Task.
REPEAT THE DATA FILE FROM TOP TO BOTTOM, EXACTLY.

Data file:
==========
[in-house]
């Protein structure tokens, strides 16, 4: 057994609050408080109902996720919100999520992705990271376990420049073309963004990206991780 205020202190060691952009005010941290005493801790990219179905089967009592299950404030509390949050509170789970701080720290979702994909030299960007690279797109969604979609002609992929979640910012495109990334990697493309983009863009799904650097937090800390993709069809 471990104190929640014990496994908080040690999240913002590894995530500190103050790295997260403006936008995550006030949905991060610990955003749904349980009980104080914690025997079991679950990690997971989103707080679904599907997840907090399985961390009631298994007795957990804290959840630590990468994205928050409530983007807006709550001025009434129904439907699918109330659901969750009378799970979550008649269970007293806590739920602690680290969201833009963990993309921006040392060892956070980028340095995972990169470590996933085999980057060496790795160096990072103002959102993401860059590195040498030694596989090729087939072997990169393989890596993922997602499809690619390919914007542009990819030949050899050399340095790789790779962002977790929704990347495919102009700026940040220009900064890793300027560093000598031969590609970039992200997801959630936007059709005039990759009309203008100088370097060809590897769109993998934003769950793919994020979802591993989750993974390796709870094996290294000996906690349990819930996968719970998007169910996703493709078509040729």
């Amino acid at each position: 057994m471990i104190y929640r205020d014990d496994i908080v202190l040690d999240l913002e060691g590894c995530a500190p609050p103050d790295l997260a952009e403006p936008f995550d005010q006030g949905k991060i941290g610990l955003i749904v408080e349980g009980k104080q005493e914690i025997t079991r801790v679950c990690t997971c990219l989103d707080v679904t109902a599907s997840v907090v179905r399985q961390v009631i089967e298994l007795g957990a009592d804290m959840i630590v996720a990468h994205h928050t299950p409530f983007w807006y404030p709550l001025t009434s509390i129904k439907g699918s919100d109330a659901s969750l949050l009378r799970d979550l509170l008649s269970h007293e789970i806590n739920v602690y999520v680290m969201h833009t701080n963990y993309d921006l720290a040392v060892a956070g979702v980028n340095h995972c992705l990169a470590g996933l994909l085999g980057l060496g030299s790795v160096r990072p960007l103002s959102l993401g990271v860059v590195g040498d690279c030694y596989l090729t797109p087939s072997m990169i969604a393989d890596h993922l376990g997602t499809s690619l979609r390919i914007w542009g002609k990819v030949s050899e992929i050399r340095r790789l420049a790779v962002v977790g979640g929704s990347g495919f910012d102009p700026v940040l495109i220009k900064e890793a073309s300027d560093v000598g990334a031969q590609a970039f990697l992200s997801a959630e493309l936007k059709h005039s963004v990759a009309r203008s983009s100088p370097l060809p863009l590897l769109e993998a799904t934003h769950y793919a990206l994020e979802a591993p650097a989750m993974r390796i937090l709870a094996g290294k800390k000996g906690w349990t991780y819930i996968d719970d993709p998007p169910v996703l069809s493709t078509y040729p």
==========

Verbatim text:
[in-house]
């Protein structure tokens, strides 16, 4: 057994609050408080109902996720919100999520992705990271376990420049073309963004990206991780 205020202190060691952009005010941290005493801790990219179905089967009592299950404030509390949050509170789970701080720290979702994909030299960007690279797109969604979609002609992929979640910012495109990334990697493309983009863009799904650097937090800390993709069809 471990104190929640014990496994908080040690999240913002590894995530500190103050790295997260403006936008995550006030949905991060610990955003749904349980009980104080914690025997079991679950990690997971989103707080679904599907997840907090399985961390009631298994007795957990804290959840630590990468994205928050409530983007807006709550001025009434129904439907699918109330659901969750009378799970979550008649269970007293806590739920602690680290969201833009963990993309921006040392060892956070980028340095995972990169470590996933085999980057060496790795160096990072103002959102993401860059590195040498030694596989090729087939072997990169393989890596993922997602499809690619390919914007542009990819030949050899050399340095790789790779962002977790929704990347495919102009700026940040220009900064890793300027560093000598031969590609970039992200997801959630936007059709005039990759009309203008100088370097060809590897769109993998934003769950793919994020979802591993989750993974390796709870094996290294000996906690349990819930996968719970998007169910996703493709078509040729």
């Amino acid at each position: 057994m471990i104190y929640r205020d014990d496994i908080v202190l040690d999240l913002e060691g590894c995530a500190p609050p103050d790295l997260a952009e403006p936008f995550d005010q006030g949905k991060i941290g610990l955003i749904v408080e349980g009980k104080q005493e914690i025997t079991r801790v679950c990690t997971c990219l989103d707080v679904t109902a599907s997840v907090v179905r399985q961390v009631i089967e298994l007795g957990a009592d804290m959840i630590v996720a990468h994205h928050t299950p409530f983007w807006y404030p709550l001025t009434s509390i129904k439907g699918s919100d109330a659901s969750l949050l009378r799970d979550l509170l008649s269970h007293e789970i806590n739920v602690y999520v680290m969201h833009t701080n963990y993309d921006l720290a040392v060892a956070g979702v980028n340095h995972c992705l990169a470590g996933l994909l085999g980057l060496g030299s790795v160096r990072p960007l103002s959102l993401g990271v860059v590195g040498d690279c030694y596989l090729t797109p087939s072997m990169i969604a393989d890596h993922l376990g997602t499809s690619l979609r390919i914007w542009g002609k990819v030949s050899e992929i050399r340095r790789l420049a790779v962002v977790g979640g929704s990347g495919f910012d102009p700026v940040l495109i220009k900064e890793a073309s300027d560093v000598g990334a031969q590609a970039f990697l992200s997801a959630e493309l936007k059709h005039s963004v990759a009309r203008s983009s100088p370097l060809p863009l590897l769109e993998a799904t934003h769950y793919a990206l994020e979802a591993p650097a989750m993974r390796i937090l709870a094996g290294k800390k000996g906690w349990t991780y819930i996968d719970d993709p998007p169910v996703l069809s493709t078509y040729p």